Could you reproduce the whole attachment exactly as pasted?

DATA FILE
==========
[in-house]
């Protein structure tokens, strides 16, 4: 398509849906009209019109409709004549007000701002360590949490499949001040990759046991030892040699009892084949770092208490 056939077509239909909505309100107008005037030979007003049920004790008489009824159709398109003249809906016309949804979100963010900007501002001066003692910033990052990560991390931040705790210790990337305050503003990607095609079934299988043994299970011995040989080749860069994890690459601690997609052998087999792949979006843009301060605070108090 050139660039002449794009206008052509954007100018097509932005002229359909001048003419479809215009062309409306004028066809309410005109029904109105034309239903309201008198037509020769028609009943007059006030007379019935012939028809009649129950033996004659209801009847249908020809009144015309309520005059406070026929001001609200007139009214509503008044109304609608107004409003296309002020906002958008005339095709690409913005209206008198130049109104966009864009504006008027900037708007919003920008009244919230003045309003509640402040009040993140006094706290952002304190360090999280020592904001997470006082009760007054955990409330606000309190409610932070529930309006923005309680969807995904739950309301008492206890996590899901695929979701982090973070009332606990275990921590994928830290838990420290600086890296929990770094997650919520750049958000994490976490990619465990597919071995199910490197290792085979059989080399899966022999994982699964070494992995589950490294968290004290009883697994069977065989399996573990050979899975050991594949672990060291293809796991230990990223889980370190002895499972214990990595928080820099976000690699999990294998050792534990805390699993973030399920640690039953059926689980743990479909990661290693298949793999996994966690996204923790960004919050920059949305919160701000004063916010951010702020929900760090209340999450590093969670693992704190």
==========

[in-house]
């Protein structure tokens, strides 16, 4: 398509849906009209019109409709004549007000701002360590949490499949001040990759046991030892040699009892084949770092208490 056939077509239909909505309100107008005037030979007003049920004790008489009824159709398109003249809906016309949804979100963010900007501002001066003692910033990052990560991390931040705790210790990337305050503003990607095609079934299988043994299970011995040989080749860069994890690459601690997609052998087999792949979006843009301060605070108090 050139660039002449794009206008052509954007100018097509932005002229359909001048003419479809215009062309409306004028066809309410005109029904109105034309239903309201008198037509020769028609009943007059006030007379019935012939028809009649129950033996004659209801009847249908020809009144015309309520005059406070026929001001609200007139009214509503008044109304609608107004409003296309002020906002958008005339095709690409913005209206008198130049109104966009864009504006008027900037708007919003920008009244919230003045309003509640402040009040993140006094706290952002304190360090999280020592904001997470006082009760007054955990409330606000309190409610932070529930309006923005309680969807995904739950309301008492206890996590899901695929979701982090973070009332606990275990921590994928830290838990420290600086890296929990770094997650919520750049958000994490976490990619465990597919071995199910490197290792085979059989080399899966022999994982699964070494992995589950490294968290004290009883697994069977065989399996573990050979899975050991594949672990060291293809796991230990990223889980370190002895499972214990990595928080820099976000690699999990294998050792534990805390699993973030399920640690039953059926689980743990479909990661290693298949793999996994966690996204923790960004919050920059949305919160701000004063916010951010702020929900760090209340999450590093969670693992704190």